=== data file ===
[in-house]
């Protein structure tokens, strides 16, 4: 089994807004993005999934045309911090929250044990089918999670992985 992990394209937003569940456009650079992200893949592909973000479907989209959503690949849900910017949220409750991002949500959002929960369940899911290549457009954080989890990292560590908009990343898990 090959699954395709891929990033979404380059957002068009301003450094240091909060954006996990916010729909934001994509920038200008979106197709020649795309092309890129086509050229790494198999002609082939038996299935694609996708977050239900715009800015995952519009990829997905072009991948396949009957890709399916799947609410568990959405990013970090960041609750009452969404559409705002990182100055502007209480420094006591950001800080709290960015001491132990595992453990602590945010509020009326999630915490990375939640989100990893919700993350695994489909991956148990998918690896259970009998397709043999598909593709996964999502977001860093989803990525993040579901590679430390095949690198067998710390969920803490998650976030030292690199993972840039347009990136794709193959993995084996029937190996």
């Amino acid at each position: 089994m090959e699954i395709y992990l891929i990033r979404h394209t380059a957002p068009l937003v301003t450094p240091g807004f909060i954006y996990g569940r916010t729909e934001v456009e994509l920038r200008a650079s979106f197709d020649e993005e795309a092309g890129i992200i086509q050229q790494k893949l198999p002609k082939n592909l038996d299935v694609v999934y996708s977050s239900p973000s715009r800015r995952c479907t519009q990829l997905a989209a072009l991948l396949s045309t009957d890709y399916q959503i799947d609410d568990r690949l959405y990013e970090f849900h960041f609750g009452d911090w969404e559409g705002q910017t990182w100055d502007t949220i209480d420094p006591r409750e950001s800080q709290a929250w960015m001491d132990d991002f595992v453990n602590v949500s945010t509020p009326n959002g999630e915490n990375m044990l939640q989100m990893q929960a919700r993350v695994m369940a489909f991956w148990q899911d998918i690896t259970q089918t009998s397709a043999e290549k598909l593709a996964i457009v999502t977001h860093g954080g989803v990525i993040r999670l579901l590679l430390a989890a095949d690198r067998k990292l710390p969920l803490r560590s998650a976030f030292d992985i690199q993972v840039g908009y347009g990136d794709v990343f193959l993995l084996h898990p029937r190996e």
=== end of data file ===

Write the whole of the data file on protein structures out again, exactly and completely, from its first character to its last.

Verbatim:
[in-house]
């Protein structure tokens, strides 16, 4: 089994807004993005999934045309911090929250044990089918999670992985 992990394209937003569940456009650079992200893949592909973000479907989209959503690949849900910017949220409750991002949500959002929960369940899911290549457009954080989890990292560590908009990343898990 090959699954395709891929990033979404380059957002068009301003450094240091909060954006996990916010729909934001994509920038200008979106197709020649795309092309890129086509050229790494198999002609082939038996299935694609996708977050239900715009800015995952519009990829997905072009991948396949009957890709399916799947609410568990959405990013970090960041609750009452969404559409705002990182100055502007209480420094006591950001800080709290960015001491132990595992453990602590945010509020009326999630915490990375939640989100990893919700993350695994489909991956148990998918690896259970009998397709043999598909593709996964999502977001860093989803990525993040579901590679430390095949690198067998710390969920803490998650976030030292690199993972840039347009990136794709193959993995084996029937190996």
């Amino acid at each position: 089994m090959e699954i395709y992990l891929i990033r979404h394209t380059a957002p068009l937003v301003t450094p240091g807004f909060i954006y996990g569940r916010t729909e934001v456009e994509l920038r200008a650079s979106f197709d020649e993005e795309a092309g890129i992200i086509q050229q790494k893949l198999p002609k082939n592909l038996d299935v694609v999934y996708s977050s239900p973000s715009r800015r995952c479907t519009q990829l997905a989209a072009l991948l396949s045309t009957d890709y399916q959503i799947d609410d568990r690949l959405y990013e970090f849900h960041f609750g009452d911090w969404e559409g705002q910017t990182w100055d502007t949220i209480d420094p006591r409750e950001s800080q709290a929250w960015m001491d132990d991002f595992v453990n602590v949500s945010t509020p009326n959002g999630e915490n990375m044990l939640q989100m990893q929960a919700r993350v695994m369940a489909f991956w148990q899911d998918i690896t259970q089918t009998s397709a043999e290549k598909l593709a996964i457009v999502t977001h860093g954080g989803v990525i993040r999670l579901l590679l430390a989890a095949d690198r067998k990292l710390p969920l803490r560590s998650a976030f030292d992985i690199q993972v840039g908009y347009g990136d794709v990343f193959l993995l084996h898990p029937r190996e």